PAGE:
Mpofu’s remarks to the Kimberley plenary session, described by some as a diatribe that did not go over very well in the international forum, were his first intervention in Kinshasa as he had boycotted a previous meeting of the working group on Zimbabwe. Mpofu delegated that task to members of the pro-ZANU-PF Affirmative Action Group.


Representatives of Anjin, a Chinese firm that is developing parts of Marange in a joint venture with the Zimbabwean government made a presentation during Mpofu’s speech. The minister said Anjin will soon begin to export rough diamonds from Marange.

Sources present during the meeting said Kimberly Chairman Mathieu Yamba of the DRC mildly rebuked Mpofu for addressing technical issues with political rhetoric.

Those sources said some African delegates cheered Mpofu, but West African nations withdrew their support for Harare’s position expressing their embarrassment.

But South African Mines Minister Susan Tshabangu confirmed Pretoria’s support for Zimbabwe’s position that it is free to export diamonds as it wishes, based on a statement by incoming chairman Yamba to that effect which was not backed by a consensus.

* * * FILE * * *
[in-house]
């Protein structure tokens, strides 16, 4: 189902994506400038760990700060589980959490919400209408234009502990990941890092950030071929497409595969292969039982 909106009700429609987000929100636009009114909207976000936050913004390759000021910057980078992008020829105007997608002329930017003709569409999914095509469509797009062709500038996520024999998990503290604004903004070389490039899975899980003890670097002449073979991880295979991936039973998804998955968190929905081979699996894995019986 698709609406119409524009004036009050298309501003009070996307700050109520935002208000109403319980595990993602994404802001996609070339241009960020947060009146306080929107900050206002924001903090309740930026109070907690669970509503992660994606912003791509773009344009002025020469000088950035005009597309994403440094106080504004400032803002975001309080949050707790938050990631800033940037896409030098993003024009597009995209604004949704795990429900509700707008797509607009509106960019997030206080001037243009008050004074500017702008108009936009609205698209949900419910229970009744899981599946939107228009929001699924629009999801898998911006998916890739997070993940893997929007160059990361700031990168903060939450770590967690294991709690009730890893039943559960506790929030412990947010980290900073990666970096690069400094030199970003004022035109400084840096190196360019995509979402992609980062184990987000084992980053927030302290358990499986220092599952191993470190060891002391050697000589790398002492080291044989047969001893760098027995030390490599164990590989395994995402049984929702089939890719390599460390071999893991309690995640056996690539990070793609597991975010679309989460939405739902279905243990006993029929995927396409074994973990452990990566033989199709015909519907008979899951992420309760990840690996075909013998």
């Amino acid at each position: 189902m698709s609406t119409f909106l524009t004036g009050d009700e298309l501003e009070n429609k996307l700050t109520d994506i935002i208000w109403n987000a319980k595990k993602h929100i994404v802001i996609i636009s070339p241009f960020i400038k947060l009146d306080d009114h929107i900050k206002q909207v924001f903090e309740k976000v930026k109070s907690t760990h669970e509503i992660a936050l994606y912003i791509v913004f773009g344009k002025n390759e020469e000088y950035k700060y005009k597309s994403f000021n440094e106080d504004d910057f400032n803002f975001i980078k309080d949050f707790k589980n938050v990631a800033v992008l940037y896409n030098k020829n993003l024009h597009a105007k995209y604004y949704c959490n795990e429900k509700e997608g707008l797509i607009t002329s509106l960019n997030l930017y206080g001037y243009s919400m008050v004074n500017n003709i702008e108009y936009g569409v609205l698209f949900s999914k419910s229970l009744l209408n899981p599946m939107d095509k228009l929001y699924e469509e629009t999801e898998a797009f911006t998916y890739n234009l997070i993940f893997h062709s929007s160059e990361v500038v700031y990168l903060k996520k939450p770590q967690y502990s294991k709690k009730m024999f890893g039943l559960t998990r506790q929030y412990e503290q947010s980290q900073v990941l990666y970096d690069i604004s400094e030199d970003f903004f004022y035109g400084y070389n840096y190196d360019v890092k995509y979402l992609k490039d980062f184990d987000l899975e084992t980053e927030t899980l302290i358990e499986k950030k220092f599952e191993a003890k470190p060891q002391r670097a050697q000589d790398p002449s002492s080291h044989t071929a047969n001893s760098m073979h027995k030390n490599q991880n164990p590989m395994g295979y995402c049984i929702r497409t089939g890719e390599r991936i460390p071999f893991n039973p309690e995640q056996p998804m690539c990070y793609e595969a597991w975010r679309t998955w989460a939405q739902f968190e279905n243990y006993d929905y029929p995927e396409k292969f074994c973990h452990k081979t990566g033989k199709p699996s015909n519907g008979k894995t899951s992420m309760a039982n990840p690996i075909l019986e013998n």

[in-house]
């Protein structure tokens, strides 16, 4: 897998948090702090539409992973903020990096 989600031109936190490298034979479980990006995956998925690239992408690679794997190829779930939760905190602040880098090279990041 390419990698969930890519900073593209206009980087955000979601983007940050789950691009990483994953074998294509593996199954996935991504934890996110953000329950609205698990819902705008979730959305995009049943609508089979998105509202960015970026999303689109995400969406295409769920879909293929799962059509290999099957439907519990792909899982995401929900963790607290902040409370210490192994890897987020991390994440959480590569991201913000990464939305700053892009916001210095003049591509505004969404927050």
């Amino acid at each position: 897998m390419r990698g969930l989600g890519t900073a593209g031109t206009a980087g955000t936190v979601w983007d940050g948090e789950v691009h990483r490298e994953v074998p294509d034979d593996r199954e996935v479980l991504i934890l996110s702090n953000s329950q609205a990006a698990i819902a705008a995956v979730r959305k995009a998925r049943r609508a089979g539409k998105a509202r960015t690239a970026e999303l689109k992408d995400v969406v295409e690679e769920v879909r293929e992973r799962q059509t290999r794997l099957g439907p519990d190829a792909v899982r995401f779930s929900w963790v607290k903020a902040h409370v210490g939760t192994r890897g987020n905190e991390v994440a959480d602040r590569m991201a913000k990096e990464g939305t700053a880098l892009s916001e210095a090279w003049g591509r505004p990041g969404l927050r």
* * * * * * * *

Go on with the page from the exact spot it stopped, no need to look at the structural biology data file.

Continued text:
Consultations continued on another compromise document regarding Zimbabwe.


Harare has rejected an earlier compromise agreement hammered out in Dubai earlier this year allowing exports with light supervision. Sources said Mpofu would meet Wednesday evening with African mine ministers in a bid to salvage what looked like a stalemate.

Affirmative Action Group secretary general Tafadzwa Musarara, in Kinshasa, said that his group wants Mbada Diamonds and Marange Resources, formerly Canadile Miners, to be allowed to sell their rough stones internationally without Kimberley oversight.

Diamond activist Farai Maguwu of the Center for Research and Development in Mutare, near Marange, said Ghana and other African nations are selling their diamonds under Kimberley supervision therefore were taken aback by Mpofu’s defiant stance.